On September 3, Nova Scotia’s government announced that it will indefinitely ban high volume hydraulic fracturing onshore. According to Energy Minister Andrew Younger, “Nova Scotians have overwhelmingly expressed concern about allowing high volume hydraulic fracturing to be a part of onshore shale development in this province at this time.” The government will introduce legislation this fall.
Before making its decision, the government of Nova Scotia commissioned the Verschuren Centre for Sustainability in Energy and the Environment at Cape Breton University to conduct an independent study and 10-month comment period on the socio-economic impacts of hydraulic fracturing. Dr. David Wheeler, President of Cape Breton University, led the study. The nearly 400-page final report, released on August 28, 2014, recommended that “Nova Scotia should design and recognize the test of a community permission to proceed before exploration occurs for the purpose of using hydraulic fracturing in the development of unconventional gas and oil resources.”
The government also received input from Mi’kmaq communities, indigenous to Canada’s Maritime provinces, including Nova Scotia. The Mi’kmaq have aboriginal, treaty and statutory rights that the government has to consider. According to the report, “if the Mi’kmaq people possess Aboriginal title rights over portions of Nova Scotia where there is subsurface unconventional gas, unless an exceptional justification test is met, the Mi’kmaq have the right to decide whether that gas will be exploited.” The Mi’kmaq have expressed support for the ban.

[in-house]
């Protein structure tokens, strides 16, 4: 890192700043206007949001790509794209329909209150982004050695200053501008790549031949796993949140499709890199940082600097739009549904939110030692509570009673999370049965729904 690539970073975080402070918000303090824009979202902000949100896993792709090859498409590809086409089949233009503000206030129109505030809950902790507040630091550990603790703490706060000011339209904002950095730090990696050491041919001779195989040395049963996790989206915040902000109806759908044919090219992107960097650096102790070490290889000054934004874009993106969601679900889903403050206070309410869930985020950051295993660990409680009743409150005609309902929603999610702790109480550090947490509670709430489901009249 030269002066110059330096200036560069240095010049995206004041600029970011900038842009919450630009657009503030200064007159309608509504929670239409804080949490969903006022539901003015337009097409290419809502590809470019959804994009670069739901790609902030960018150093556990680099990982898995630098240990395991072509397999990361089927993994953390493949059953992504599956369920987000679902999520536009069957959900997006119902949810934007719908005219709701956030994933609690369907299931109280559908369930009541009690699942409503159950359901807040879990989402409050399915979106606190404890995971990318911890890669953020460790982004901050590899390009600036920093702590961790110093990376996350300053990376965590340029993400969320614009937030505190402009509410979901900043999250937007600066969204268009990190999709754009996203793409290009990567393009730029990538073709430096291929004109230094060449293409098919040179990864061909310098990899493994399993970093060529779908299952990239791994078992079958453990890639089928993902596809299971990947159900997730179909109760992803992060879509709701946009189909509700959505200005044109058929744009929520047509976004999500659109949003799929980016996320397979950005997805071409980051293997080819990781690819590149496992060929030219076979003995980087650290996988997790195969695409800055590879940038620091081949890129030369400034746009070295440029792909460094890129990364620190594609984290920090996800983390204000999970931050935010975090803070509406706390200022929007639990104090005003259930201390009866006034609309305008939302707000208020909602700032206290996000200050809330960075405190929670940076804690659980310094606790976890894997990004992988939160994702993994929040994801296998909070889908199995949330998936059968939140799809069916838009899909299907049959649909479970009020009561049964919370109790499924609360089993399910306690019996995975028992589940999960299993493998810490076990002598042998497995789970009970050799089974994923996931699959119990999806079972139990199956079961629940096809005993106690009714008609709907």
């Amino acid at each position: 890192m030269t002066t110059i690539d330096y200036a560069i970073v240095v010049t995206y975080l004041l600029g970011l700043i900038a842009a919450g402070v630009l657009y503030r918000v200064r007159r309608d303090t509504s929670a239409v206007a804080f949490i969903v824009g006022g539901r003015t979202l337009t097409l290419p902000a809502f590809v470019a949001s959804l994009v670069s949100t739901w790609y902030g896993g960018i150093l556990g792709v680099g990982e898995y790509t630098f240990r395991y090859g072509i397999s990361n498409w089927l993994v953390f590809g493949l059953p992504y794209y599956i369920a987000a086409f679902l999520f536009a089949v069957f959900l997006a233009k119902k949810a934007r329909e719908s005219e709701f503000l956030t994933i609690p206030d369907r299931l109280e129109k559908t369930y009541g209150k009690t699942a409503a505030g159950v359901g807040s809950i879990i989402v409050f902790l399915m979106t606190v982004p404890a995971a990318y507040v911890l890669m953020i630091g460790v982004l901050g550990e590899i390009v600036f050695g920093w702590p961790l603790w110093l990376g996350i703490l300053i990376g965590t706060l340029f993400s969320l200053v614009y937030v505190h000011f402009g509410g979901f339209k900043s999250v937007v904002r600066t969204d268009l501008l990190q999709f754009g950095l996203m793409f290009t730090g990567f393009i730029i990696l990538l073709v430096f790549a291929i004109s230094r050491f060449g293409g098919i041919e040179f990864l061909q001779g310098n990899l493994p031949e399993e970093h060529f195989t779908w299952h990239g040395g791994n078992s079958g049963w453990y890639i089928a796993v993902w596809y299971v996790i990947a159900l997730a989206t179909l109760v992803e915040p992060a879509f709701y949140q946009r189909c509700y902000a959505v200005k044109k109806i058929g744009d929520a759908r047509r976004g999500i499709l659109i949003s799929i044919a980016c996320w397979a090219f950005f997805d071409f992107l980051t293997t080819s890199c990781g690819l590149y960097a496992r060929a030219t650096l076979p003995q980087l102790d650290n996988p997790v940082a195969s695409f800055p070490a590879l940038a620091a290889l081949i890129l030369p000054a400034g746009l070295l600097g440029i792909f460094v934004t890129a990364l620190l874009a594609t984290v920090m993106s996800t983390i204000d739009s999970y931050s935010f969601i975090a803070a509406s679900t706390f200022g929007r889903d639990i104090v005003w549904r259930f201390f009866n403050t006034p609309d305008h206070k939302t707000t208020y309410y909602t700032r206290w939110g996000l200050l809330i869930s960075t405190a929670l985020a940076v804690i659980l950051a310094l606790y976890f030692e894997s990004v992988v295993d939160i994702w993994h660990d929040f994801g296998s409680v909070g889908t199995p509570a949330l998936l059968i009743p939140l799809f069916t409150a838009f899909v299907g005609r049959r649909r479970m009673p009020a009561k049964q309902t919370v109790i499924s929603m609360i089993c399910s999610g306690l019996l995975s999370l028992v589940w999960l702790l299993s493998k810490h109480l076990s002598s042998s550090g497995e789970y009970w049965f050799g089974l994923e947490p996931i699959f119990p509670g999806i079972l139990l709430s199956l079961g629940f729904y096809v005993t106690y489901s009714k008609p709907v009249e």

Environmental groups are also pleased with the government’s announcement, but the decision to ban high volume hydraulic fracturing has drawn criticism from groups such as the Canadian Association of Petroleum Producers (“CAPP”). Dave Collyer, president and CEO of CAPP, was disappointed in the decision, stating, “the government’s decision appears to be largely based on considerations other than the technical knowledge and experience of industry regulators and experts in Canadian jurisdictions.” While noting the viability of Nova Scotia’s onshore natural gas is not yet proven, Collyer fears that the government’s decision may “preclude Nova Scotians from benefitting from the responsible development” of hydraulic fracturing.
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